The development of drop-in biofuels such as renewable petrol and diesel, which can be distributed using existing fuel supply infrastructure, has been identified by the Swedish Energy Agency as a short-term priority. Substantial R&D support is currently being provided to this route [9] and drop-in fuels are also favored by new legislation featuring a GHG reduction mandate for both distributed diesel and petrol [10]. Reasons of energy and resource efficiency mean that the long-term focus is on high blend or pure biofuels such as methane, methanol, dimethyl ether (DME) and ligno-cellulosic ethanol [11].

Bearing in mind the above-mentioned strategic considerations and the relevance of forest-based feedstocks in a Swedish context, four technology tracks that offer a range of feasible production pathways are outlined in Figure 1.

Figure 1. Strategically relevant technology tracks for drop-in (petrol and diesel) and high blend (methanol) biofuel production from forest-based feedstocks in Sweden.

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Despite the fact that industrially integrated forest-based biofuel production would appear to be attractive from a Swedish perspective, so far, these types of concepts have not been realized on any significant scale, but rather have been limited mainly to technology development activities. A number of issues, such as policy instability, “short-termism”, low predictability, lack of financing, and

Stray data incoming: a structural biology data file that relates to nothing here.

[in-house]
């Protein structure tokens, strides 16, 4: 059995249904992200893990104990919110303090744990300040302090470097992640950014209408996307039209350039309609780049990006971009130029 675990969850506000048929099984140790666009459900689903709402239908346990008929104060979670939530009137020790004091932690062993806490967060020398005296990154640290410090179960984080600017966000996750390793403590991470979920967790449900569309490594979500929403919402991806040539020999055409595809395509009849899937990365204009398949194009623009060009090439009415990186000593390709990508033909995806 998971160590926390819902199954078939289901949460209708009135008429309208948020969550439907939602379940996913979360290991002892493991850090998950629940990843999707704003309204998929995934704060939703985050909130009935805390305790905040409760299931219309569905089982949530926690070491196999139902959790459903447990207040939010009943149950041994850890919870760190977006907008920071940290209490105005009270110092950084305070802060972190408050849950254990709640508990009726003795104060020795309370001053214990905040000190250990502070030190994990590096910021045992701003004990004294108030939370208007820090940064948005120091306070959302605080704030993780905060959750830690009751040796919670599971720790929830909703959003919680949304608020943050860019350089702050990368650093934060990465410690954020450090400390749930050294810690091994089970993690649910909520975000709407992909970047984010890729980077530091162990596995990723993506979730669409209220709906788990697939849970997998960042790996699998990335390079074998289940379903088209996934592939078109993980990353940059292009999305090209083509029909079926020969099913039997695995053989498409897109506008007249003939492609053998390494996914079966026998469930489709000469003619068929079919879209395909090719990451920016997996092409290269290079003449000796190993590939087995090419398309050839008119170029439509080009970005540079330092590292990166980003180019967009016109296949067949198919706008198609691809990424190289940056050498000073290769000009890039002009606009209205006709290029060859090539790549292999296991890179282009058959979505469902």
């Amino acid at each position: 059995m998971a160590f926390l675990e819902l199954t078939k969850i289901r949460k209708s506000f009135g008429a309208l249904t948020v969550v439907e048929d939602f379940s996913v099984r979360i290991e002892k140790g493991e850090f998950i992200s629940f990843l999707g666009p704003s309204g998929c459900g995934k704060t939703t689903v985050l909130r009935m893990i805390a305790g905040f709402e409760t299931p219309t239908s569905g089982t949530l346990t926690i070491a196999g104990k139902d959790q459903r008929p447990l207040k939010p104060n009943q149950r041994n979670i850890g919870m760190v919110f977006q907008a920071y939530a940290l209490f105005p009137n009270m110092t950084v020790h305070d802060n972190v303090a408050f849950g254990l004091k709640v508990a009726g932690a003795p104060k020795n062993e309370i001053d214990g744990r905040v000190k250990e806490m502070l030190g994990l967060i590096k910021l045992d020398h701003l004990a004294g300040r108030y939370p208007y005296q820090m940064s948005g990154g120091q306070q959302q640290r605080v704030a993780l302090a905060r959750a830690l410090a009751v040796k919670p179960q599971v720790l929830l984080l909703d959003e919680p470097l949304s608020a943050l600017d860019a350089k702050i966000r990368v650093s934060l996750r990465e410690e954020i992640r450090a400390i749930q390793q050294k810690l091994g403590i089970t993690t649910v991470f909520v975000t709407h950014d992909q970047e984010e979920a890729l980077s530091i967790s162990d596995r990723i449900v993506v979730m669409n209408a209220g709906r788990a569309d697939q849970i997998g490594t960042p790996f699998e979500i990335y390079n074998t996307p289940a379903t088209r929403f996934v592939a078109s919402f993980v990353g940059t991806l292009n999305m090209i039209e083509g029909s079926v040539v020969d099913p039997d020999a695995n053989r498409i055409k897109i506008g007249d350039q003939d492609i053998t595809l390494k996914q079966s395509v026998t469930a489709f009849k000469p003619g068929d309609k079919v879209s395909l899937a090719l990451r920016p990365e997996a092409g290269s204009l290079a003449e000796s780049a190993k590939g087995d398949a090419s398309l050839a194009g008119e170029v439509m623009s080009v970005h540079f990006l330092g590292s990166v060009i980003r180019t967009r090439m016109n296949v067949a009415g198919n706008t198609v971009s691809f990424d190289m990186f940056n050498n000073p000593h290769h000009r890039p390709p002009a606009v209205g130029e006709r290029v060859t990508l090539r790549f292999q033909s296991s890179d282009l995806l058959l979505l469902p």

knowledge deficiency among policy makers regarding e.g. the current biorefinery development status, have been identified as barriers to the advancement of biofuel initiatives [12–15]. In addition, market formation is also weak, both because of the need to compete with fossil fuels and because of internal competition from alternative use of raw materials [13] as well as from alternative investments in incumbent technologies[16]. Further uncertainties lie in investment estimates for emerging technologies [17,18]. Estimated optimal plant sizes for minimum production costs for mature technology (nth-of-a-kind, NOAK) are often several orders of magnitude larger than the currently largest demonstrated scales [19]. Ultimately, testing in commercially representative scales is required to mitigate the technical risk. The high cost of full-scale first-of-a-kind (FOAK) biorefinery

investments, however, poses a significant barrier to demonstration and commercialization [14,20]. Thus, large investments in e.g. pulp and paper-based biorefineries are blocked or postponed due to incompatibility with prevalent business models in the industry, resulting in what can be described as a systemic lock-in [16]. In order to mitigate financial risks related to the high initial capital costs of biorefinery investments, the trade-off between economies-of-scale and ability to mobilize sufficient capital can be explored to identify “breakeven points”, such as the minimum investment size for economic viability.

When assessing the performance of emerging biofuel production pathways, profitability and investment size are only two elements in the combination of aspects that govern overall viability. Some other relevant dimensions are technology readiness for commercial deployment, GHG